The autism spectrum is not completely understood, but more is being learned about it every day. Some people with autism are high-functioning, and others aren’t. Some struggle to talk to and interact with their families and do many of the other things the rest of us take for granted.
Many families struggle every day with their autistic children and are always looking for a way to make things easier for everyone.
One mother of a son named Hugh decided that she wanted to find her son a companion dog that might help him communicate and feel better. The family was nervous about getting a dog, but they recently shared a video of young Hugh and his new pup, Barney.
His mom posted, “Barney is learning to be incredibly gentle and calm with Hugh. This isn’t something we taught him, and both my husband and I were moved to tears just watching the beautiful and unexpected interaction between Hugh and Barney.”
Hugh being able to pet the dog is a big deal.
His mom added, “While the spectrum of abilities is quite broad depending on the exact genetic mutation, many of our children cannot walk or talk, and they struggle to communicate their most basic daily needs.”
They adopted the springer spaniel because they felt he would be a good fit for their family. They put a lot of thought and time into choosing the right pet, but they now know that they made the right decision.
Hugh’s mom said, “We looked at rehoming/adopting a dog but couldn’t be sure that an older dog would be able to handle Hugh and all the tubes and machines and beeping and erratic movements. But a puppy isn’t easy and, I’ll be honest, I want sure if we’d made the right decision getting one. Even though we spent ages deciding. And then, tonight, this happened. And I know that this is the right thing for our family. Hugh even stroked him and reached out to hold Barney’s paw.”
She also explained that the puppy seems to understand that he needs to be calm and gentle around Hugh as well.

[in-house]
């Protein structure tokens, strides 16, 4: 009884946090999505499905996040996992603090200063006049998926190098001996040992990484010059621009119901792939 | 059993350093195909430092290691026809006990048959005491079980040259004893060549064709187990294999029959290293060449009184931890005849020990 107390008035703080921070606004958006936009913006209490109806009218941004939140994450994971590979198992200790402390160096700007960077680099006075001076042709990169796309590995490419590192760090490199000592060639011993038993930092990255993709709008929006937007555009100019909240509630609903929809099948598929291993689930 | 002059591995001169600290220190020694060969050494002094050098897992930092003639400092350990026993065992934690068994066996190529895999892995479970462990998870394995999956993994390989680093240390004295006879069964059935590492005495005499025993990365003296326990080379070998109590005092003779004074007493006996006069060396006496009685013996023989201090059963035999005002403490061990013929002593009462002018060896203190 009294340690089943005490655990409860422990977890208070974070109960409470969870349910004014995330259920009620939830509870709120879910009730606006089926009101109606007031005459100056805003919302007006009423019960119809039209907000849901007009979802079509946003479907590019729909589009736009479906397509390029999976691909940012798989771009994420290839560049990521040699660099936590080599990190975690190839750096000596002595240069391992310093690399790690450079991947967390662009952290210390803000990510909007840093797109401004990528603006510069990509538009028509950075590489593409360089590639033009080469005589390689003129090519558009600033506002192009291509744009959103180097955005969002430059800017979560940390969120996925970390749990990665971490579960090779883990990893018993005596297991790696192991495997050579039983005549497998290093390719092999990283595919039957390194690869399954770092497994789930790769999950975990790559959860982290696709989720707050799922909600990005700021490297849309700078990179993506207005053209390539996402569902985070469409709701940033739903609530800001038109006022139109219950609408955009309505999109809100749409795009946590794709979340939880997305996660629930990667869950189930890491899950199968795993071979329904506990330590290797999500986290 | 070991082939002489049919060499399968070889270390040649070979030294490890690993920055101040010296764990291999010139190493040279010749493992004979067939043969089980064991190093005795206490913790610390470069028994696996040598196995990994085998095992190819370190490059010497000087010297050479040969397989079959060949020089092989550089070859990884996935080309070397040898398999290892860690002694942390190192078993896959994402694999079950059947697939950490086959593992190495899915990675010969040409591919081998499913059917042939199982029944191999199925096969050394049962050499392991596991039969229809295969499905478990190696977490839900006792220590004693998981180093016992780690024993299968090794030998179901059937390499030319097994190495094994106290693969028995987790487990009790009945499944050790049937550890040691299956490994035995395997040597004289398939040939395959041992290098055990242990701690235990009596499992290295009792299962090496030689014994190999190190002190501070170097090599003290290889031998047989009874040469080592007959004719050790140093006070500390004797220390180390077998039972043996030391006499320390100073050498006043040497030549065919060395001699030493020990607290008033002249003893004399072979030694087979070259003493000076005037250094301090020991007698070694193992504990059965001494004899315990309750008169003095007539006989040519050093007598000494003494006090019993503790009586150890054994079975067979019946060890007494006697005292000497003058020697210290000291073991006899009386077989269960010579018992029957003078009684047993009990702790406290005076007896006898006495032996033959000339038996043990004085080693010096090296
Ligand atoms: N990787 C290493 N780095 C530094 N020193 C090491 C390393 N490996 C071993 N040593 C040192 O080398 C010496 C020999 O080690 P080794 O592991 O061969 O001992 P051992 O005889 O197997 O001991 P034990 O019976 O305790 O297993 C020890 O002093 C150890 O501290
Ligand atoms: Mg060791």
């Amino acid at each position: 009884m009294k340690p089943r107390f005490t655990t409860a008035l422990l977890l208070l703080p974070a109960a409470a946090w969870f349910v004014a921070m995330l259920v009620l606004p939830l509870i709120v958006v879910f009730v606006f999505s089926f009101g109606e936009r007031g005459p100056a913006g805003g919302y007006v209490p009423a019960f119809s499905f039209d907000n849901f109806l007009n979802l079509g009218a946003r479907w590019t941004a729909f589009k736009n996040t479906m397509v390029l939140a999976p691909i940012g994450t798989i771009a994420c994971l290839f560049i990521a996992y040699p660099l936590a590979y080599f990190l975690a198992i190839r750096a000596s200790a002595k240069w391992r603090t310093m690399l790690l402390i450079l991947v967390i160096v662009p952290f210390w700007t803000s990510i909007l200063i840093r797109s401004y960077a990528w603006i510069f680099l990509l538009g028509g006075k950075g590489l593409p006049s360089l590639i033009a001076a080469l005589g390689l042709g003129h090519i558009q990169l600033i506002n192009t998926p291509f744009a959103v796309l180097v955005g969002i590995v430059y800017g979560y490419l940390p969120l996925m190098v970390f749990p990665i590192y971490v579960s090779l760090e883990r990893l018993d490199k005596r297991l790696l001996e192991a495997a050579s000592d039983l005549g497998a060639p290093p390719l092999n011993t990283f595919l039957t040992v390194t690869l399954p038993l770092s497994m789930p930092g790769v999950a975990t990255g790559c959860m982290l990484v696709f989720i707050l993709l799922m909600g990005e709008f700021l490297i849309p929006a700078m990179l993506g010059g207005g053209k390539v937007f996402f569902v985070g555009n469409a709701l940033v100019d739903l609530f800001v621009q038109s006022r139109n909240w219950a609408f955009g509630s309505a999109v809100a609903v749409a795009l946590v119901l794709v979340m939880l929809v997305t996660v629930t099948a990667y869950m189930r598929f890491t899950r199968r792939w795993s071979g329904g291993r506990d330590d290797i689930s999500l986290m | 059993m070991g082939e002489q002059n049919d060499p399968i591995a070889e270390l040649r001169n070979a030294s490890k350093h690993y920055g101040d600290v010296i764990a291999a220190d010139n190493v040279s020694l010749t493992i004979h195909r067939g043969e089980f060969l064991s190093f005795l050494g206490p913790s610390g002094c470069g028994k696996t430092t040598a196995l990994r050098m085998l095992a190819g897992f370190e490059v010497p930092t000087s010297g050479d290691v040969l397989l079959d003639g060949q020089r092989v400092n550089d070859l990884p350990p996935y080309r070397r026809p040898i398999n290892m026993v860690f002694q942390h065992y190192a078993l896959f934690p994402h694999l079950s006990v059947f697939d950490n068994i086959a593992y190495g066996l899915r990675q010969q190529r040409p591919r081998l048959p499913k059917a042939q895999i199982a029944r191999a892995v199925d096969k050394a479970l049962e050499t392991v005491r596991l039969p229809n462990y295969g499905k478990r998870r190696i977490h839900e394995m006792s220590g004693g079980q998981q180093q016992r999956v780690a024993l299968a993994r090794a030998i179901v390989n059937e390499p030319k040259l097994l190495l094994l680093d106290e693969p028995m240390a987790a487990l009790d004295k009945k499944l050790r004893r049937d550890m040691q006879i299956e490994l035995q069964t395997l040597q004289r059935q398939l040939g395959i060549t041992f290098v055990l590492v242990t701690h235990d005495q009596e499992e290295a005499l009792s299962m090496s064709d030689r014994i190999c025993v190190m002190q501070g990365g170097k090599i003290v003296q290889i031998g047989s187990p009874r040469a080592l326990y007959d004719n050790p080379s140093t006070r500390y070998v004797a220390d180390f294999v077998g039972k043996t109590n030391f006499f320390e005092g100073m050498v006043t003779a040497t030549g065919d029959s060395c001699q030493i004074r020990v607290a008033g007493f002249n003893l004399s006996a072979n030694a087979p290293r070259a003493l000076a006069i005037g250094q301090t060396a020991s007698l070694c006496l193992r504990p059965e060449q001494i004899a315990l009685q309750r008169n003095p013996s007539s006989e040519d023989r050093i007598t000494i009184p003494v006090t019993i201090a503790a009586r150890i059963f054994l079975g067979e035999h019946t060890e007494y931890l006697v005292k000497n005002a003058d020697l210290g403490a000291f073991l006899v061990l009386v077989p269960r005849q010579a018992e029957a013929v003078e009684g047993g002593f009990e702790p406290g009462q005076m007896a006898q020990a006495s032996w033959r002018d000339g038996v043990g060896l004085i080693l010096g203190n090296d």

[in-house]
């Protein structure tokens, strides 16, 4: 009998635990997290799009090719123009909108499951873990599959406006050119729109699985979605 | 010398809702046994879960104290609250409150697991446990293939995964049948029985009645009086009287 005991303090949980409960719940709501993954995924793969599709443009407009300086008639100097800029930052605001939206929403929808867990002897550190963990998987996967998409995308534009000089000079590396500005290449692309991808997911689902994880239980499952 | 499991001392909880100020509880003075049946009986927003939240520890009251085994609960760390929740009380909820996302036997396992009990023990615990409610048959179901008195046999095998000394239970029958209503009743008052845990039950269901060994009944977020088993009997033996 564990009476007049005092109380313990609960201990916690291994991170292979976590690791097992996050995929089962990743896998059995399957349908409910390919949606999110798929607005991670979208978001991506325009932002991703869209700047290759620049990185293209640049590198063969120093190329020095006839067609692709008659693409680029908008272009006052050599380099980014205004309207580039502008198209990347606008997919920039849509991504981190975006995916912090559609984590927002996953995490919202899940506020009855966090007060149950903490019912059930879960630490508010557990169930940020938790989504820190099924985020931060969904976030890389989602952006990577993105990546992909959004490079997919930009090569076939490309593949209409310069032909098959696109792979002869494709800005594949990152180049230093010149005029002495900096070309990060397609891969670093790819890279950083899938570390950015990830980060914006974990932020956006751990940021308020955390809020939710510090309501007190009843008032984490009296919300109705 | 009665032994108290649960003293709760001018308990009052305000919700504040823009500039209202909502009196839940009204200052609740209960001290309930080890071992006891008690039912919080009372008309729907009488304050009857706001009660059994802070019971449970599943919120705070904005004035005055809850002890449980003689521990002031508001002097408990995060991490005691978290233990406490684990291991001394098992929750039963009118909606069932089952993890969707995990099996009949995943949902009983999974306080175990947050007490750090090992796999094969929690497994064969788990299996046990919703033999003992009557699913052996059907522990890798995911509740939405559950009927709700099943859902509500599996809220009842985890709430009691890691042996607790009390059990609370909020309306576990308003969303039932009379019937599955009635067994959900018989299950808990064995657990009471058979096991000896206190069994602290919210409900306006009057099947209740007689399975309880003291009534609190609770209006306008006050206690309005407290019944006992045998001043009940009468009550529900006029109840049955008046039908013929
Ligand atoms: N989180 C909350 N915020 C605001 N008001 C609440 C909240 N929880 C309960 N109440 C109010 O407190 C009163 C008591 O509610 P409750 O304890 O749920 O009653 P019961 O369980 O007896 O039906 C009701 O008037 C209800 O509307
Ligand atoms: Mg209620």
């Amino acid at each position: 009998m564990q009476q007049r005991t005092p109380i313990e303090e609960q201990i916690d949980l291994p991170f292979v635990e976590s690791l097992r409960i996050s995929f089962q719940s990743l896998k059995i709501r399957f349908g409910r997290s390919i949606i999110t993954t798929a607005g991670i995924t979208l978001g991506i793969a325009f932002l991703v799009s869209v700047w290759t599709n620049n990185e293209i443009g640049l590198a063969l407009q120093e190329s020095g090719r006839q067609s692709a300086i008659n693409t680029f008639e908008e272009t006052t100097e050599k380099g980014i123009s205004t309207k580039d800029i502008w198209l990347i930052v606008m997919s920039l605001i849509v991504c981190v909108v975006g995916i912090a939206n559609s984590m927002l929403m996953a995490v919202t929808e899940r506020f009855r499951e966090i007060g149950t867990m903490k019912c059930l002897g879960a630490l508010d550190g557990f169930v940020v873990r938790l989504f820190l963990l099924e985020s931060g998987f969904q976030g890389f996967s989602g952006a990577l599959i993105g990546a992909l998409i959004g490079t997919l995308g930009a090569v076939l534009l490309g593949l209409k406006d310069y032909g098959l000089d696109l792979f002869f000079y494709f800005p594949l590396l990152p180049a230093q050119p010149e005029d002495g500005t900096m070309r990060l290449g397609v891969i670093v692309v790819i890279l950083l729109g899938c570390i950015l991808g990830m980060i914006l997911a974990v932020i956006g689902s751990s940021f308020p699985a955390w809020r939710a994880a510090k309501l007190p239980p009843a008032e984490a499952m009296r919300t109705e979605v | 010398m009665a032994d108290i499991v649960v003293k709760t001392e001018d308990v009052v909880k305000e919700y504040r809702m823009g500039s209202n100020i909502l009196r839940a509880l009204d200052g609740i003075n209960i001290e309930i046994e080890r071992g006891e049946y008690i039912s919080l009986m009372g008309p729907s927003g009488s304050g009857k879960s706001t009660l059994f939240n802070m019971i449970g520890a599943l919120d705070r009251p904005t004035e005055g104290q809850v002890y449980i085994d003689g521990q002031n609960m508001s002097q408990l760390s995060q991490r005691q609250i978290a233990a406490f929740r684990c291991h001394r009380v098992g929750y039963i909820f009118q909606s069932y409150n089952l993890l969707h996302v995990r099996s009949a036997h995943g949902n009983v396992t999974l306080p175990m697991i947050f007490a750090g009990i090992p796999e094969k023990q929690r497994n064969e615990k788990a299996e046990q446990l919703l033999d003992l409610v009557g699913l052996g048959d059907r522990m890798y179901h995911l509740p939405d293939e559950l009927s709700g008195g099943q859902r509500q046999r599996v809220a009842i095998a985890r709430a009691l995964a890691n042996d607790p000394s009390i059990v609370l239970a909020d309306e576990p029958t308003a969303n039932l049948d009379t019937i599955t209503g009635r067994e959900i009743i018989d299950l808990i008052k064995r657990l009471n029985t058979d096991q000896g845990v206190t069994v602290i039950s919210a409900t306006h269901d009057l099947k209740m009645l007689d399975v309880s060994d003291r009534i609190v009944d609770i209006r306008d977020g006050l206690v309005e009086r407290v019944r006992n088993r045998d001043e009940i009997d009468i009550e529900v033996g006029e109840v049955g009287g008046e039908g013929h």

Barney is normally full of energy, but he has no problem being calm so Hugh can pet him and snuggle him. His mom said, “What makes this even more amazing is that this same 13-week old puppy spent most of the day running around wildly, jumped on, and nibbled the ears of various children over the day, managed to tangle himself up in the nets of a football goal and has pretty much been hyper and bouncy and living up to his ‘Springer’ spaniel name.”
Hugh’s mom hopes that this isn’t the last time she will see her son petting the dog, and she has a feeling that the dog is going to do a lot to help with Hugh’s disabilities.
The two seem to have an amazing bond already. His mom added, “Maybe I caught him at a good time, or maybe he’s learning Hugh needs something different. Who knows? Either way, it was a beautiful, beautiful moment.”
Hugh suffers from a rare disease called Fox G1 Syndrome.
According to Genetics Home Reference,
“FOXG1 syndrome is a condition characterized by impaired development and structural brain abnormalities. Affected infants are small at birth, and their heads grow more slowly than normal, leading to an unusually small head size (microcephaly) by early childhood. The condition is associated with a particular pattern of brain malformations that includes a thin or underdeveloped connection between the right and left halves of the brain (a structure called the corpus callosum), reduced folds and grooves (gyri) on the surface of the brain, and a smaller than usual amount of brain tissue known as white matter.”
While there is no cure for this genetic disease, there are therapies that can help patients live better lives. There is also evidence that pets can help improve the lives of these patients. This little boy seems to be doing better now that he has a new best friend.
While there may not be a cure for this disease, Barney seems to be helping a lot.
Hopefully, Hugh and his family continue to enjoy Barney and see some positive results from his presence.
To watch the full video – please head to NewsFlare.
Please SHARE this with your friends and family.
Follow your friends or be the first to join our group